February 13, 2020 / Point of View
Marketers tend to focus most of their efforts on making brands known to consumers, seeing awareness as a valuable first step in coaxing an eventual conversion. Yet more than a third of marketers believe that value has decreased or is decreasing. While marketing intended to boost brand awareness and consideration is far from dead, it will continue to see new challenges, whether it’s the CCPA/GDPR effect on data-led media approaches, more consumers retreating to premium ad-free subscription services (such as Disney+), escalating media fracture and costs or the fact that, in a recent study, 71% of consumers reported that they prefer to discover a brand on their own. (However, consumers have a surplus of wants and needs and a shortage of attention).
Yet far from hampering brand-building techniques, these phenomena may be ushering in the most imaginative and valuable era of brand building ever; one where services, utilities, personality and care for the consumer will be measured in increased stock prices and higher Net Promoter Scores. In this era of stumble-upon, serendipitous brand discovery, here are two key areas that marketers should focus on.
Brands can be discovered and purchased with the flick of a thumb on social platforms, which means marketers need to get serious about engineering commerce into every connection point. ^ Consumers are always shopping, so winning brands are finding ways to close the gap between attraction and transaction through creative experiences that directly resolve purchase barriers.
CRM is too small a term for the vast amount of opportunities to create brand value for consumers after they have purchased your product or service. CRM and traditional loyalty programs are effective tactics for engaging consumers post-purchase, but thinking of them only as retention strategies ignores the vast amount of opportunities to create value and build brand meaning for consumers after they’ve selected your product or service. In today's Continuous Commerce culture, where the distance between discovering and buying a product or service can be measured in a few swipes or clicks, we must assume that a consumer may not begin to truly understand (or maybe even remember) a brand until after they buy.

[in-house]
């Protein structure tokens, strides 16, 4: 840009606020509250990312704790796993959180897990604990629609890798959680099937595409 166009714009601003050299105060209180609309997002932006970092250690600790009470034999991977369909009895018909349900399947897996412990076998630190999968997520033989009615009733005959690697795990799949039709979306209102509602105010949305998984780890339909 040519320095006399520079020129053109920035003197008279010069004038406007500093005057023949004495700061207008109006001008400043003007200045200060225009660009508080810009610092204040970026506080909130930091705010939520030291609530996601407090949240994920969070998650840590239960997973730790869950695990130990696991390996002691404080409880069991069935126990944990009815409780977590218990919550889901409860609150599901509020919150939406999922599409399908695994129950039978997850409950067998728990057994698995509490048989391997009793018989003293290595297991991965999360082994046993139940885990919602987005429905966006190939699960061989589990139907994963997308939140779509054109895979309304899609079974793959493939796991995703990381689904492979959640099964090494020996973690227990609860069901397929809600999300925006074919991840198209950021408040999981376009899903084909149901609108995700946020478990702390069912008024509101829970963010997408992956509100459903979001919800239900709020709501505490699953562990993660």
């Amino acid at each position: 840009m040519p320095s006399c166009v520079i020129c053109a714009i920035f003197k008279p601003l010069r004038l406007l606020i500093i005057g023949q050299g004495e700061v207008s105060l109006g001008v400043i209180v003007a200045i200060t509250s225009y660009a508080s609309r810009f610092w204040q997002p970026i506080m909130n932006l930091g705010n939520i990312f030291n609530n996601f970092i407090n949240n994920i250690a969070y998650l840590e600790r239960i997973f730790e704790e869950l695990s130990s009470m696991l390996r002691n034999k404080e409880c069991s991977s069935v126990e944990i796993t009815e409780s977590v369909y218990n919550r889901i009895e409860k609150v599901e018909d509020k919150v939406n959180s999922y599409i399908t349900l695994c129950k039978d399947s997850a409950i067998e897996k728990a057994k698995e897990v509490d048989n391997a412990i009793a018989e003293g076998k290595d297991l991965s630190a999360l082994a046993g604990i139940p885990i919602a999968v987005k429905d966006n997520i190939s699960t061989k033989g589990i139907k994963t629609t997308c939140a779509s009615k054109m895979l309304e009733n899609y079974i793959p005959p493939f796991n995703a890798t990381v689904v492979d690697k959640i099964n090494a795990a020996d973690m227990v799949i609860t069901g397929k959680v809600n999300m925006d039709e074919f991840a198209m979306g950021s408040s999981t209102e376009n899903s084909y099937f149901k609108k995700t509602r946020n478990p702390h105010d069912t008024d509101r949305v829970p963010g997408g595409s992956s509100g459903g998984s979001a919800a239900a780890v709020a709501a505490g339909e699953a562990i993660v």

At a point when many companies consider the job done, smart brands are working hard to ensure newfound loyal consumers remember their positive experiences and, hopefully, spread the word. Here’s where marketers can encourage it.
Overall, finding opportunities to make a brand impact during and after the purchase requires walking in your consumers’ shoes. Step back, forget what you know and go through the process of buying your product or service, and you will discover new opportunities to take a small moment and make it easier or more memorable. Or consider implementing a custom Path to Promoter Study to define opportunities that meet and exceed customer expectations at every phase, from the initial spark of brand interest to moments that make it worthwhile for consumers to share their positive experiences with others.
Point of View
Generation Contradiction: How Tensions Shape the Lives of the Millennial Generation